The study tried to pull together the earlier experiences of adult children of alcoholics and their quality of love relationships from a framework of attachment theory. Attachment theory postulates

ISSN: 2230-7826

REFERENCES

[1] Simpson, J. A., & Gangestad, S.W. (1992). Sociosexuality and romantic partner choice. Journal of Personality. [2] Fonagy, P., Steele, H., & Steele, M. (1991). Maternal representations of attachment during pregnancy predict the organization of infant–mother attachment at one year of age. Child Development, 62,891-905. [3] Perry, B. D. (2002). Childhood experience and the expression of genetic potential: What childhood neglect tells us about nature and nurture.Brain and Mind, 3, 79–100. [4] Sutton, B. J. (2005). Scientific foundations for the social brain concept. Psychiatric Annals, 35(10), 793–802.

@ 2011 http://www.ijaebm.iserp.org. All rights Reserved.

Page 11


K N JAYAKUMAR et al. / (IJAEBM) INTERNATIONAL JOURNAL OF ADVANCED ECONOMICS AND BUSINESS MANAGEMENT Vol No. 1, Issue No. 1, 006 - 013

[5] Shaver, P, R., & Hazan, C, (1994). Attachment as an organizational framework for research in close relationships. Psychological inquiry,5, 1-22. [6] Bowlby, J. (1969). Attachment and loss: Vol. 1. Attachment. London:Hogarth Press and the Institute of Psycho-Analysis.

[14] Roosa, M. W., Sandler, I., Gehring, M., Beals, J. & Cappo, L. (1988a) The children of alcoholics lifeevents schedule, a stress scale for children of alcohol-abusing parents. Journal of Studies on Alcohol, 49, pp. 422429. [15] Moos, R. & Bilungs, A. G. (1982) Children of alcoholics during the recovery process: alcoholic and matched control families. Addictive Behaviours, 7, pp. 155-163.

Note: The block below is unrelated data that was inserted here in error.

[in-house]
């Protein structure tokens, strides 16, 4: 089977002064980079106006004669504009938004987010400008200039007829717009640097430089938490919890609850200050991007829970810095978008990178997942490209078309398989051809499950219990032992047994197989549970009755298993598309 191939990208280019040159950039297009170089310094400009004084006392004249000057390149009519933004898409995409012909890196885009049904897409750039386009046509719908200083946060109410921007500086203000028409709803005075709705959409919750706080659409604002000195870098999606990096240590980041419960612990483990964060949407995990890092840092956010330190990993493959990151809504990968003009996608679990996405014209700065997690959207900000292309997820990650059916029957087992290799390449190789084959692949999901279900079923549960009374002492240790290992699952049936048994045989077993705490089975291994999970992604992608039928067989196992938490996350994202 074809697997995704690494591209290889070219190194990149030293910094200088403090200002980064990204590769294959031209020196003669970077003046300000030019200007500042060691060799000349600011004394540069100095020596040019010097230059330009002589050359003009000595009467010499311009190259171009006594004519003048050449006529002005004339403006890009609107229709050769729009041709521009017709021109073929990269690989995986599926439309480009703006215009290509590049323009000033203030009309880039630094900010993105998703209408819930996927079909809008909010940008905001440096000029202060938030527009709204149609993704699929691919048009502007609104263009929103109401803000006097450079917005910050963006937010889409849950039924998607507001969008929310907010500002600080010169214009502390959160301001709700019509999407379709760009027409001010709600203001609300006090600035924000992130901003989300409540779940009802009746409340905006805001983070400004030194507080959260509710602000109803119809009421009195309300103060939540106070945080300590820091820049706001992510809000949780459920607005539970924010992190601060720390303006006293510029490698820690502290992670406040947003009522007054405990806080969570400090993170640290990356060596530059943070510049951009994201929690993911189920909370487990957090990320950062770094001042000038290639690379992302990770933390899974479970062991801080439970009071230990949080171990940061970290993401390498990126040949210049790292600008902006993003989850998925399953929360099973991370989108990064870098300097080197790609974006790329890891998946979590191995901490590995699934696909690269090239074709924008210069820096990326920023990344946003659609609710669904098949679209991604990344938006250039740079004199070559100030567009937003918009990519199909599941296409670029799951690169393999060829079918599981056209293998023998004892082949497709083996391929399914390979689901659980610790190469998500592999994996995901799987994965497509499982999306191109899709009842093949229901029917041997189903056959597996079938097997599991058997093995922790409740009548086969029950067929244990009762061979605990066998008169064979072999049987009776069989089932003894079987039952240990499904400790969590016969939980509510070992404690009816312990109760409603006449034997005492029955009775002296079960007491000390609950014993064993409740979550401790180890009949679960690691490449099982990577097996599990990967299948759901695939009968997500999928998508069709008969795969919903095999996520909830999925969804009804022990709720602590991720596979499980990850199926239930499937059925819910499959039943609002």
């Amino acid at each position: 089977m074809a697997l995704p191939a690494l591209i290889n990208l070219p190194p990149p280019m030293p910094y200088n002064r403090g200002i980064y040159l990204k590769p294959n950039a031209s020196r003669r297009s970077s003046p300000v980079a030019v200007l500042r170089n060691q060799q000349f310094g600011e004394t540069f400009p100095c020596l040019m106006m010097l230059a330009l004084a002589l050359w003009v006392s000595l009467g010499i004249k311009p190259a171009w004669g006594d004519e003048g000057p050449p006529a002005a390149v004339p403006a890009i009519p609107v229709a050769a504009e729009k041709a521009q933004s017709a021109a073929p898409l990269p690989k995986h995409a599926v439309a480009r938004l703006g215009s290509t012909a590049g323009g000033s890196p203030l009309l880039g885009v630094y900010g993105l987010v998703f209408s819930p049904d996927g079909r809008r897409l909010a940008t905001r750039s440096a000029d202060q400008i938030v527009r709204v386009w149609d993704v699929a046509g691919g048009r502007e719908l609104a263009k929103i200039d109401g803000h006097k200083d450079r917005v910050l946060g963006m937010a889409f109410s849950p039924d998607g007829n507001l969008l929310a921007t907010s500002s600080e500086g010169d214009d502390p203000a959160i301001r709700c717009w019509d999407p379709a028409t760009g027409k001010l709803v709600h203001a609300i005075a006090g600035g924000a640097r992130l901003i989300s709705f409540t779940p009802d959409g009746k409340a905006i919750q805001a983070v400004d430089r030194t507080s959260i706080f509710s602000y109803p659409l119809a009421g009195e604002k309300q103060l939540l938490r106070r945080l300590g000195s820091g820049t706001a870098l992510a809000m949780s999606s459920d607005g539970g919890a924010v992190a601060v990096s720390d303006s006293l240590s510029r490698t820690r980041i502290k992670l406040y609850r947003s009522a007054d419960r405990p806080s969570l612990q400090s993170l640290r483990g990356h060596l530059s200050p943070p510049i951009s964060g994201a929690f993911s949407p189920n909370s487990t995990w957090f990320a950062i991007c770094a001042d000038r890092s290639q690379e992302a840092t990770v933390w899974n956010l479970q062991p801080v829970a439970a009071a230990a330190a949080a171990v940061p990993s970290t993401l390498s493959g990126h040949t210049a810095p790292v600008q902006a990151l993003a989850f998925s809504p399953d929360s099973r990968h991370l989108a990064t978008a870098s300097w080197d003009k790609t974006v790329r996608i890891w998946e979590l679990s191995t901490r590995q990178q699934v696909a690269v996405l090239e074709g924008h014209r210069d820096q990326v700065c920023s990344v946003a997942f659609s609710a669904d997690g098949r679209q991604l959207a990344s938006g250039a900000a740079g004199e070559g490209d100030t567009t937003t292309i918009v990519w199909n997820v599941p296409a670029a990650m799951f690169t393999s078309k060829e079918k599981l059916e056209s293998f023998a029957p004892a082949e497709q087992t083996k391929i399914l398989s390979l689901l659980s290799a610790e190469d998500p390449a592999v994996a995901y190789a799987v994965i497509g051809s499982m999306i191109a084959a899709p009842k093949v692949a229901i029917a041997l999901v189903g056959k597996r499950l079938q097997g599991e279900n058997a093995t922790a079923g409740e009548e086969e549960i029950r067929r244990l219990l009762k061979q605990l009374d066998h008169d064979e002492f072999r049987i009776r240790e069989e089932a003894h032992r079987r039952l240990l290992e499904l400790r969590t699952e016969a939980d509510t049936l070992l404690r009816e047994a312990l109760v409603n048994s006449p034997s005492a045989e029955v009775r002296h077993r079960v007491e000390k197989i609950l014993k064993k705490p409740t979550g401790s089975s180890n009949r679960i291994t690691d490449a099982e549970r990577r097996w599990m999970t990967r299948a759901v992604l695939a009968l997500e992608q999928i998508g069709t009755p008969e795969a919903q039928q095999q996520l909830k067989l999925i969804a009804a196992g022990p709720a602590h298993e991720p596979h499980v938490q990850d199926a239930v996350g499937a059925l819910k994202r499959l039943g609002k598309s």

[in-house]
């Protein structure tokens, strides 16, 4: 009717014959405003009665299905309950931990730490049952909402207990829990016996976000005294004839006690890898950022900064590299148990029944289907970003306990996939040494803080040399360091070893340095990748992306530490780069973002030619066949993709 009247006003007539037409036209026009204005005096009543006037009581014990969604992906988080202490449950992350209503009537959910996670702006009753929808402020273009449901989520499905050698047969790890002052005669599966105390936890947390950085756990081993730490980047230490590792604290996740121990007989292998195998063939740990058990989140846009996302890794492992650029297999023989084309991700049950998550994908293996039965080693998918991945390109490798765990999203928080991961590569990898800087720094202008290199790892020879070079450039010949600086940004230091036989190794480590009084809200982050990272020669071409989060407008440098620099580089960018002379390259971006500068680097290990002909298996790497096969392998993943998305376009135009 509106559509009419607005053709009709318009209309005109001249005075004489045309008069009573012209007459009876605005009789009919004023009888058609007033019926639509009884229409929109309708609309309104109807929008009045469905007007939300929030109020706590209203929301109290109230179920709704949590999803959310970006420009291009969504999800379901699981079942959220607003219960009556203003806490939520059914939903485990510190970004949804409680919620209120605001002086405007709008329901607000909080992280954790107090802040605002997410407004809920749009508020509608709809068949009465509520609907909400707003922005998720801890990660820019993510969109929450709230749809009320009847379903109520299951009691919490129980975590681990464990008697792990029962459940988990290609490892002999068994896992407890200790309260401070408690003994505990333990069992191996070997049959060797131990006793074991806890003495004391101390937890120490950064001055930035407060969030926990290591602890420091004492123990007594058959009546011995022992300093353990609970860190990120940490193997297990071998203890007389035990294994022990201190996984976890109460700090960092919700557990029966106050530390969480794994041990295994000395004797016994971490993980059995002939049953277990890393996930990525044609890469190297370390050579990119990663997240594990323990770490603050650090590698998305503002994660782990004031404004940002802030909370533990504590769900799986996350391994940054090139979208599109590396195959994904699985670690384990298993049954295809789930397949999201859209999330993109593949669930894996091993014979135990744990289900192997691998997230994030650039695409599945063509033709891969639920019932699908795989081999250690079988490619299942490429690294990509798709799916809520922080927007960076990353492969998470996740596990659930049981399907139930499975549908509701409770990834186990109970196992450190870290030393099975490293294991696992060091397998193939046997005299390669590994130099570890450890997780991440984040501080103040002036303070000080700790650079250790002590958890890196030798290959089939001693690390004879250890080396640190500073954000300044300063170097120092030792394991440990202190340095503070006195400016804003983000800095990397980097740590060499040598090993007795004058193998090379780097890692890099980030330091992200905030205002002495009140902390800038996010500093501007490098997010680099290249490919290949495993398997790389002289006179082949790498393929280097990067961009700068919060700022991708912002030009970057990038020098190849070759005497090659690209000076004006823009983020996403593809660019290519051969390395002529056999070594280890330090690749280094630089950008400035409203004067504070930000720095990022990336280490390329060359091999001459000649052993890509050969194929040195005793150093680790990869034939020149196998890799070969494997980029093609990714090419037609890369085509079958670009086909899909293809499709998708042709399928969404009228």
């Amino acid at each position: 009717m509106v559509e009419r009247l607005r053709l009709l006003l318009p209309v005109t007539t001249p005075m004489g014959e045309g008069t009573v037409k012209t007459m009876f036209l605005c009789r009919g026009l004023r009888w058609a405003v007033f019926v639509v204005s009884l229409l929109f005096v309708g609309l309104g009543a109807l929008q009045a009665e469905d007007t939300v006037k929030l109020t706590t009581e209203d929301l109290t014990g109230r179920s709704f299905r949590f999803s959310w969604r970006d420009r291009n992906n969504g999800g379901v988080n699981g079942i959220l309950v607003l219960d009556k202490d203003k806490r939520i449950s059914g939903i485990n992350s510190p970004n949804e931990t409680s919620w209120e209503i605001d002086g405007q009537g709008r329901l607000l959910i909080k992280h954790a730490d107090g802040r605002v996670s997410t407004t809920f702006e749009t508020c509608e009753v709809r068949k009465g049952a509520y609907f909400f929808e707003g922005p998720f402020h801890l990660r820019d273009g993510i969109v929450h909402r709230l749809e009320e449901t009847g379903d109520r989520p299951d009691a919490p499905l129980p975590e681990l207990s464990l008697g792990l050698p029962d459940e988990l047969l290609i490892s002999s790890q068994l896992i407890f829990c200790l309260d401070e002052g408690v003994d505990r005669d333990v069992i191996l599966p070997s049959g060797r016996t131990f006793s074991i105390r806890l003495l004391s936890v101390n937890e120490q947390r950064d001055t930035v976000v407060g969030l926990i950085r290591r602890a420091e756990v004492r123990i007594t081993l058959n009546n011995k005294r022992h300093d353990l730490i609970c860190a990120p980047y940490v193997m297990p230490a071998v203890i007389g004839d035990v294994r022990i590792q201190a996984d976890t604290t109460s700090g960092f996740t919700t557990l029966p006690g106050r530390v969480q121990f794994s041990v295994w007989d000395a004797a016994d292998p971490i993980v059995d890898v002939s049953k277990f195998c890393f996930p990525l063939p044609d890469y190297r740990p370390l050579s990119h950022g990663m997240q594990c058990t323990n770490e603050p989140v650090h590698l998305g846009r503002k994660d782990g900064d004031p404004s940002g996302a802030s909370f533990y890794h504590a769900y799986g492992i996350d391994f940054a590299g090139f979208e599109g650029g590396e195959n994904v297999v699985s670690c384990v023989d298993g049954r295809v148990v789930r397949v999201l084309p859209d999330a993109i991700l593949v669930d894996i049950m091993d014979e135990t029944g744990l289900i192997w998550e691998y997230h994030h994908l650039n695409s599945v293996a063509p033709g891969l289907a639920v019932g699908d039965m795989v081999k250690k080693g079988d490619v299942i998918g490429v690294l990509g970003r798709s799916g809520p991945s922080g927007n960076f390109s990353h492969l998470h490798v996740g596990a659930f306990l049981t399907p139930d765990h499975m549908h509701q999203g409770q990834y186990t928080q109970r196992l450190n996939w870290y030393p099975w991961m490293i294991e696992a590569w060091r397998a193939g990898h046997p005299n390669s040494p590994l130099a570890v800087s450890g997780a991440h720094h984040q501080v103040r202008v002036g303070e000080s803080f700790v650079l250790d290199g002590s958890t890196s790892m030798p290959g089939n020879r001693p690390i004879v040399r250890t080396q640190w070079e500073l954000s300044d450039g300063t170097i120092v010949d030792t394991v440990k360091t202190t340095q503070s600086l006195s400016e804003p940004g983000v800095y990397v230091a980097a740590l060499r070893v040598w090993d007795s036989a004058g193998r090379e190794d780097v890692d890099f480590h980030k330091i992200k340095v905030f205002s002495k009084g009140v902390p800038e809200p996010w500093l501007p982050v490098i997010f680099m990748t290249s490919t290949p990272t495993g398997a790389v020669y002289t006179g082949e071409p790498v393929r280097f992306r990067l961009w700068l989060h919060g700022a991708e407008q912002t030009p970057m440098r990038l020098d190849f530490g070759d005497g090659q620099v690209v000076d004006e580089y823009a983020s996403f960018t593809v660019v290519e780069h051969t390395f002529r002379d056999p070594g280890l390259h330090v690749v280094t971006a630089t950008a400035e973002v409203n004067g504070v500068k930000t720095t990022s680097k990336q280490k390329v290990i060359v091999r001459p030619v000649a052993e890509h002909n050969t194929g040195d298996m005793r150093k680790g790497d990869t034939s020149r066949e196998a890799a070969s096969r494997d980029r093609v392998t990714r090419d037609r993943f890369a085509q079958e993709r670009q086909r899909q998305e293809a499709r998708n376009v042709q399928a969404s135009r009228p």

EB M

[7] Perris C. 1988. A theoretical framework for linking the experience of dysfunctional rearing attitudes with manifest psychopathology. Acta Psychiatrica Scandinavica 78 (Suppl. 344): 93–110.

review, Public Health Reports, 104, pp. 433442.

[8] Perris C. 1994. Linking the experience of dysfunctional parental rearing with manifest psychopathology: A theoretical framework. In Parenting and Psychopathology, Perris C, Arrindell WA, Eisemann M (eds). Wiley: Chichester; 3–32. [9] Birtchnell J. 1993. Does recollection of exposure to poor maternal care in childhood affect later ability to relate? British Journal of Psychiatry 162: 335–344.

A

[10] Gittleman MG, Klein MH, Smider NA, Essex MJ. (1998). Recollections of parental behaviour, adult attachment and mental health: mediating and moderating effects. Psychological Medicine 28: 1443–1455.

IJ